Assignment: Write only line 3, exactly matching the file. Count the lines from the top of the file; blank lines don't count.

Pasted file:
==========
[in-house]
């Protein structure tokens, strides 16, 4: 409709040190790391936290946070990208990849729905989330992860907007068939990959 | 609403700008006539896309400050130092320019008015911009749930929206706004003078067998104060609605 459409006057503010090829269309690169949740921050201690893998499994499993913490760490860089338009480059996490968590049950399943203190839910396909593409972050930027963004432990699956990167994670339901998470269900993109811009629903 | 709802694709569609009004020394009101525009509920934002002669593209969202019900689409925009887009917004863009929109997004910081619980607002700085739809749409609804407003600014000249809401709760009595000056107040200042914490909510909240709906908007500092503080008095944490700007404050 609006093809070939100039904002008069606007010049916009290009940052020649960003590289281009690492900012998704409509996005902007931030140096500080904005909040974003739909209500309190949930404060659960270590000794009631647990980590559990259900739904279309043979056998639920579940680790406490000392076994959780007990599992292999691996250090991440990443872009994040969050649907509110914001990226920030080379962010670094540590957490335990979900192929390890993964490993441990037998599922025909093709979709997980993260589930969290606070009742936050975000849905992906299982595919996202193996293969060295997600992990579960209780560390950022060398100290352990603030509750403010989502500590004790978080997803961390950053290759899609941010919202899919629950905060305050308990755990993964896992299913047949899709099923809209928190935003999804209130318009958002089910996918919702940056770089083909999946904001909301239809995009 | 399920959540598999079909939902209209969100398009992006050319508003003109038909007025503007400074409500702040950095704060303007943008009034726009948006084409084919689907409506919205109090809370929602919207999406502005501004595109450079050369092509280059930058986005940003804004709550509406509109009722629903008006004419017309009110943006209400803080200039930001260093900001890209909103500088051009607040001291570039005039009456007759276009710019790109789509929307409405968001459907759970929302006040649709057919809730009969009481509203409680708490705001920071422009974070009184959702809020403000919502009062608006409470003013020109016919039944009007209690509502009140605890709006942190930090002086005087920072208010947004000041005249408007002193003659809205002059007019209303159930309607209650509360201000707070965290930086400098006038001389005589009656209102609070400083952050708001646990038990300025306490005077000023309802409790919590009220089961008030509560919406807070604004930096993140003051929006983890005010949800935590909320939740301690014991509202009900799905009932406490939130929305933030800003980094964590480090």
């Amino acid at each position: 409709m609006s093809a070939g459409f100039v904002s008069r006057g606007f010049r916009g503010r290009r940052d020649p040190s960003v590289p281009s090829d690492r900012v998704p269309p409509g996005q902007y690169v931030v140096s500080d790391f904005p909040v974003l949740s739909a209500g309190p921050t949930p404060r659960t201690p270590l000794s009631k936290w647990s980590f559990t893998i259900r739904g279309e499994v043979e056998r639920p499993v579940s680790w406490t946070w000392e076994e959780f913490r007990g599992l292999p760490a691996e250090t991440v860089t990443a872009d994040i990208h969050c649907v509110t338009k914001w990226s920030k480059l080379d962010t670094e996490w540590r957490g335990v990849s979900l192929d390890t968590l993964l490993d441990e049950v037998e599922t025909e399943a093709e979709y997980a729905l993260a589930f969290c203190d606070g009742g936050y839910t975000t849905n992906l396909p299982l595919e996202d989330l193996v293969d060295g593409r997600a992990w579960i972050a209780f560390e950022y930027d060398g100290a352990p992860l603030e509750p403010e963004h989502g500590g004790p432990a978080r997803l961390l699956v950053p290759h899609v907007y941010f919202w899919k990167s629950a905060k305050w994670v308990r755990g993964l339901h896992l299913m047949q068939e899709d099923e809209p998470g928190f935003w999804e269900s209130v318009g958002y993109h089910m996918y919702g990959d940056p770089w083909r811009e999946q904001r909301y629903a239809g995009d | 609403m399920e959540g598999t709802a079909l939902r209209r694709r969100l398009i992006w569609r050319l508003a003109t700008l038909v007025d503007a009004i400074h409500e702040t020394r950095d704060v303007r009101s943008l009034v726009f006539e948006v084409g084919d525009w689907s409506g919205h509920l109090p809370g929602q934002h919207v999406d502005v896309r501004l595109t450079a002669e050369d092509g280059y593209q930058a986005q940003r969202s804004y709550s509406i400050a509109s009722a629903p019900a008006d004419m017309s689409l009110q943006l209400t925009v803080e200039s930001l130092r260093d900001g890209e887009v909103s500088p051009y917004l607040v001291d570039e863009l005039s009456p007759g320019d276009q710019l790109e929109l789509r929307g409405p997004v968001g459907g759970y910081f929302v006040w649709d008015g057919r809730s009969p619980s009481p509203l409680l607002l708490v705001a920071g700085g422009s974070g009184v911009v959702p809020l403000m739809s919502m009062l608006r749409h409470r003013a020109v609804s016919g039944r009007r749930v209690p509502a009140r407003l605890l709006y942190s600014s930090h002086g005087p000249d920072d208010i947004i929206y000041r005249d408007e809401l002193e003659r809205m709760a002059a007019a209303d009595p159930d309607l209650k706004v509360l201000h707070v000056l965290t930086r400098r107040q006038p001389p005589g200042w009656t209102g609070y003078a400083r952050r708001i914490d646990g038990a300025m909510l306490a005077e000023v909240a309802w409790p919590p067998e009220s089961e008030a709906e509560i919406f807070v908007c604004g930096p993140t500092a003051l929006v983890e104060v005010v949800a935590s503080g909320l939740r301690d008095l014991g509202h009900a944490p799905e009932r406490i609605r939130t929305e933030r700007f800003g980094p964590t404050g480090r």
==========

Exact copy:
């Amino acid at each position: 409709m609006s093809a070939g459409f100039v904002s008069r006057g606007f010049r916009g503010r290009r940052d020649p040190s960003v590289p281009s090829d690492r900012v998704p269309p409509g996005q902007y690169v931030v140096s500080d790391f904005p909040v974003l949740s739909a209500g309190p921050t949930p404060r659960t201690p270590l000794s009631k936290w647990s980590f559990t893998i259900r739904g279309e499994v043979e056998r639920p499993v579940s680790w406490t946070w000392e076994e959780f913490r007990g599992l292999p760490a691996e250090t991440v860089t990443a872009d994040i990208h969050c649907v509110t338009k914001w990226s920030k480059l080379d962010t670094e996490w540590r957490g335990v990849s979900l192929d390890t968590l993964l490993d441990e049950v037998e599922t025909e399943a093709e979709y997980a729905l993260a589930f969290c203190d606070g009742g936050y839910t975000t849905n992906l396909p299982l595919e996202d989330l193996v293969d060295g593409r997600a992990w579960i972050a209780f560390e950022y930027d060398g100290a352990p992860l603030e509750p403010e963004h989502g500590g004790p432990a978080r997803l961390l699956v950053p290759h899609v907007y941010f919202w899919k990167s629950a905060k305050w994670v308990r755990g993964l339901h896992l299913m047949q068939e899709d099923e809209p998470g928190f935003w999804e269900s209130v318009g958002y993109h089910m996918y919702g990959d940056p770089w083909r811009e999946q904001r909301y629903a239809g995009d | 609403m399920e959540g598999t709802a079909l939902r209209r694709r969100l398009i992006w569609r050319l508003a003109t700008l038909v007025d503007a009004i400074h409500e702040t020394r950095d704060v303007r009101s943008l009034v726009f006539e948006v084409g084919d525009w689907s409506g919205h509920l109090p809370g929602q934002h919207v999406d502005v896309r501004l595109t450079a002669e050369d092509g280059y593209q930058a986005q940003r969202s804004y709550s509406i400050a509109s009722a629903p019900a008006d004419m017309s689409l009110q943006l209400t925009v803080e200039s930001l130092r260093d900001g890209e887009v909103s500088p051009y917004l607040v001291d570039e863009l005039s009456p007759g320019d276009q710019l790109e929109l789509r929307g409405p997004v968001g459907g759970y910081f929302v006040w649709d008015g057919r809730s009969p619980s009481p509203l409680l607002l708490v705001a920071g700085g422009s974070g009184v911009v959702p809020l403000m739809s919502m009062l608006r749409h409470r003013a020109v609804s016919g039944r009007r749930v209690p509502a009140r407003l605890l709006y942190s600014s930090h002086g005087p000249d920072d208010i947004i929206y000041r005249d408007e809401l002193e003659r809205m709760a002059a007019a209303d009595p159930d309607l209650k706004v509360l201000h707070v000056l965290t930086r400098r107040q006038p001389p005589g200042w009656t209102g609070y003078a400083r952050r708001i914490d646990g038990a300025m909510l306490a005077e000023v909240a309802w409790p919590p067998e009220s089961e008030a709906e509560i919406f807070v908007c604004g930096p993140t500092a003051l929006v983890e104060v005010v949800a935590s503080g909320l939740r301690d008095l014991g509202h009900a944490p799905e009932r406490i609605r939130t929305e933030r700007f800003g980094p964590t404050g480090r």